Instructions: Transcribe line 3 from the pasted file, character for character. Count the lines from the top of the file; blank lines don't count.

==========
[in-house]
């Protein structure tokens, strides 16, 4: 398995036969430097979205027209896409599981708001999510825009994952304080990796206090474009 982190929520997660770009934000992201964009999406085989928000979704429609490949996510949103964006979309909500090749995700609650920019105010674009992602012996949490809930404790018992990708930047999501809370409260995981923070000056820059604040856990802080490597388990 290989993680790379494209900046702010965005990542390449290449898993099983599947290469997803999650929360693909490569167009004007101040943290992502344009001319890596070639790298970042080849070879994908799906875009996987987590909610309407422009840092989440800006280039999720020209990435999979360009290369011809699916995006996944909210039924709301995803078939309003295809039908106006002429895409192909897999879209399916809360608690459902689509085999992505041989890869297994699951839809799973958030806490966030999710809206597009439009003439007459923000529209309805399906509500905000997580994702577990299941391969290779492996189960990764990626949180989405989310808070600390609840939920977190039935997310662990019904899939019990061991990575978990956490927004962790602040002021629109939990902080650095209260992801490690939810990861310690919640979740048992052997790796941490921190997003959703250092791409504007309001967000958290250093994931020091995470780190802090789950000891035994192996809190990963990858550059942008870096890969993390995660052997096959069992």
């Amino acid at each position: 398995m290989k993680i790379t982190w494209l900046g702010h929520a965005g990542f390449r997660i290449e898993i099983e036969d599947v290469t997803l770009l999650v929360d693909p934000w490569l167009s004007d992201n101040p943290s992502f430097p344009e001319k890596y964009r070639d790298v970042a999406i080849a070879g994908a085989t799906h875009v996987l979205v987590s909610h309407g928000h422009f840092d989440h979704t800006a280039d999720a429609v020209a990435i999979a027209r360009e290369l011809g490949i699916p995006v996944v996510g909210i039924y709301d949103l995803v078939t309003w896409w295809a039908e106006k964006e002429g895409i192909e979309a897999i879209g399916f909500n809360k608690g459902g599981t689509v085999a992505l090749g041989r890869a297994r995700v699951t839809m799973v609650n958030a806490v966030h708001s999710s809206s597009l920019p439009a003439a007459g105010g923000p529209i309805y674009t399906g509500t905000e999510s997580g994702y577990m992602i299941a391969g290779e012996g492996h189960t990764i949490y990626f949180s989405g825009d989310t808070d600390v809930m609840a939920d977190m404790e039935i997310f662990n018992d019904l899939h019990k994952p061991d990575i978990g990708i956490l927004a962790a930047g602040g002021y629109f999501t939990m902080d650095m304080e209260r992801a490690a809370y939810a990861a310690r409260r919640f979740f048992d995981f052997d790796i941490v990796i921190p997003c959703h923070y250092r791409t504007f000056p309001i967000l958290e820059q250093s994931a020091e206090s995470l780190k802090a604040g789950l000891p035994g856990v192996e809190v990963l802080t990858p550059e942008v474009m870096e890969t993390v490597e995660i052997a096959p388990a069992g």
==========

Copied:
């Amino acid at each position: 398995m290989k993680i790379t982190w494209l900046g702010h929520a965005g990542f390449r997660i290449e898993i099983e036969d599947v290469t997803l770009l999650v929360d693909p934000w490569l167009s004007d992201n101040p943290s992502f430097p344009e001319k890596y964009r070639d790298v970042a999406i080849a070879g994908a085989t799906h875009v996987l979205v987590s909610h309407g928000h422009f840092d989440h979704t800006a280039d999720a429609v020209a990435i999979a027209r360009e290369l011809g490949i699916p995006v996944v996510g909210i039924y709301d949103l995803v078939t309003w896409w295809a039908e106006k964006e002429g895409i192909e979309a897999i879209g399916f909500n809360k608690g459902g599981t689509v085999a992505l090749g041989r890869a297994r995700v699951t839809m799973v609650n958030a806490v966030h708001s999710s809206s597009l920019p439009a003439a007459g105010g923000p529209i309805y674009t399906g509500t905000e999510s997580g994702y577990m992602i299941a391969g290779e012996g492996h189960t990764i949490y990626f949180s989405g825009d989310t808070d600390v809930m609840a939920d977190m404790e039935i997310f662990n018992d019904l899939h019990k994952p061991d990575i978990g990708i956490l927004a962790a930047g602040g002021y629109f999501t939990m902080d650095m304080e209260r992801a490690a809370y939810a990861a310690r409260r919640f979740f048992d995981f052997d790796i941490v990796i921190p997003c959703h923070y250092r791409t504007f000056p309001i967000l958290e820059q250093s994931a020091e206090s995470l780190k802090a604040g789950l000891p035994g856990v192996e809190v990963l802080t990858p550059e942008v474009m870096e890969t993390v490597e995660i052997a096959p388990a069992g």